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Justin Chaffin, PhD | Ohio Sea Grant

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Justin Chaffin, PhD

Senior Researcher, Research Coordinator, Stone Laboratory

About Chaffin

 Justin David Chaffin

Justin Chaffin, PhD

Senior Researcher, Research Coordinator, Stone Laboratory.

Justin Chaffin is the research coordinator at Stone Lab and conducts his own research on cyanobacterial blooms.


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Justin is the research coordinator for Stone Laboratory and conducts his own research on cyanobacterial blooms in Lake Erie. Justin’s duties as research coordinator include arranging visiting researchers’ visits to Stone Lab, coordination of Stone Lab’s REU program, upkeep of Stone Lab’s analytical equipment, maintenance of the lab’s atmospheric mercury monitoring system, and serving as the Lab’s chemical and laboratory safety officer. Justin is also a licensed captain by the United States Coast Guard.

Justin’s research interest is Lake Erie phytoplankton ecology with particular interest in cyanobacterial blooms (cHABs). His recent and ongoing research projects include the role of nitrogen form and light level on cHAB toxicity, quantification of in-lake phosphorus resuspension, the effectiveness of data buoys at measuring cHAB biomass, the central basin cHABs and nutrient dynamics, a comparison of several different water samplers and how well each measure cHAB biomass data, and quantification of the uncertainty associated with ELISA microcystin measurements. Since 2013 Justin has coordinated with charter boat captains who collect water samples once a week for his lab to analyze, and then the captains get a weekly update on Lake Erie water quality.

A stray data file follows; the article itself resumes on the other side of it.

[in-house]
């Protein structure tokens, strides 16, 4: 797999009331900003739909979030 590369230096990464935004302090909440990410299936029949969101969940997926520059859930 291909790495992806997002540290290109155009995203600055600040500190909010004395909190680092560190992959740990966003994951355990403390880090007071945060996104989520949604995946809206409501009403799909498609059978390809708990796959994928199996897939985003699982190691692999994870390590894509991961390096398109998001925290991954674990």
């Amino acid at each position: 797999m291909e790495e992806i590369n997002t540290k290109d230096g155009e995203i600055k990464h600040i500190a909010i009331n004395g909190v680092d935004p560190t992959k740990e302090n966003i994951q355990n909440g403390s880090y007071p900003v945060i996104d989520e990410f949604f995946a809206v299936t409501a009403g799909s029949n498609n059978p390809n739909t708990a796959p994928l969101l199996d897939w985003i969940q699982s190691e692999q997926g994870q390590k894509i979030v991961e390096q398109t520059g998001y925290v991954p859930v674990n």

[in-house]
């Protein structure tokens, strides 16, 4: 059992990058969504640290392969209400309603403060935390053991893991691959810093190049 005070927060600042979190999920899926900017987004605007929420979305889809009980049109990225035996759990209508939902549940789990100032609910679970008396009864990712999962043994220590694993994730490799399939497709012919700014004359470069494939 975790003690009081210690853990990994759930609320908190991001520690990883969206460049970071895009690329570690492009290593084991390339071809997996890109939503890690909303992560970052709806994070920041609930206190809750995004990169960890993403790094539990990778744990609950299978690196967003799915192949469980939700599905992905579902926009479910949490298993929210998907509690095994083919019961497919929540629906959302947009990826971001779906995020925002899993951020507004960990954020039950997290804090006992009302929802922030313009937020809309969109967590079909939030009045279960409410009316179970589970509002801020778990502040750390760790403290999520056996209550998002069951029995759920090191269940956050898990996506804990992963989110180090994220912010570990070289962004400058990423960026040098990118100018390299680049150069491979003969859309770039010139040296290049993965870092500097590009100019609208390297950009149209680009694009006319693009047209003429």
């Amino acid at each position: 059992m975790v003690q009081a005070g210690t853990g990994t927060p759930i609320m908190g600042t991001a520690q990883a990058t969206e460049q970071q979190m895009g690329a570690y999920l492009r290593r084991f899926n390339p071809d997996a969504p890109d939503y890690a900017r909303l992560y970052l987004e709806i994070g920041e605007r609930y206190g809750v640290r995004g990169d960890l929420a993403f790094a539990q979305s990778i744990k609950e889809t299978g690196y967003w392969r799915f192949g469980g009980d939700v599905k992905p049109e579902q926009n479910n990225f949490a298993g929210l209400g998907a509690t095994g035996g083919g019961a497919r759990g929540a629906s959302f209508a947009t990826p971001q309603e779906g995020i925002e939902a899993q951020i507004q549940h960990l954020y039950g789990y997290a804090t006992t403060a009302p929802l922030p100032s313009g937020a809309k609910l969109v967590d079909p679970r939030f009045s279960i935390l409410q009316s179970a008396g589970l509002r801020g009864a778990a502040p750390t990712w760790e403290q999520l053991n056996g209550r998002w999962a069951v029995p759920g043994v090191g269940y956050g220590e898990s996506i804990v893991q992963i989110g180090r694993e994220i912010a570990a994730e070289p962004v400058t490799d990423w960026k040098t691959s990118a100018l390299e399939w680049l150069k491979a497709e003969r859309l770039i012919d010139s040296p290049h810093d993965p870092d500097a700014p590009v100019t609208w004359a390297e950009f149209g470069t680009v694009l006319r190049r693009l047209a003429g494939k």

Justin has lived year-around on South Bass Island and worked at Stone Lab since 2012 after graduation from the University of Toledo with his PhD degree.

Impacts and Accomplishments

Research conducted at Stone Lab has indicated that data buoys are an effective means to track HABs, but calm weather can result in over or underestimations.

Stone Lab monitoring has determined that cyanobacterial blooms of the central basin are correlated with reduced water clarity and the blooms are non-toxic, but continued monitoring in 2017 will further support these observations.

Stone Lab’s testing for microcystin in Lake Erie islands’ drinking water helped the water plant operators solve a treatment issue and assured the residents and tourists of the islands that the water was free of microcystin and safe to drink.

Atmospheric mercury and mercury in rain water monitoring at Stone Lab contributes to a growing network of scientists working to understand the dynamics of mercury in the atmosphere.

Facilities, equipment, and research vessels available at Stone Laboratory offers researchers a unique setting to conduct research projects in the Lake Erie Islands and in the waters of Lake Erie.

Stone Lab’s water quality laboratory allows the lab to obtain critical information needed answer research questions that were not able to be addressed at the lab prior to 2013.

By providing hands-on training to students, Stone Lab’s research experience for undergraduate program is training the nation’s next great scientists.

Stone Laboratory coordinated a volunteer charter boat captain water sampling program that generated scientific information and also provided a valuable education experience for fisherman.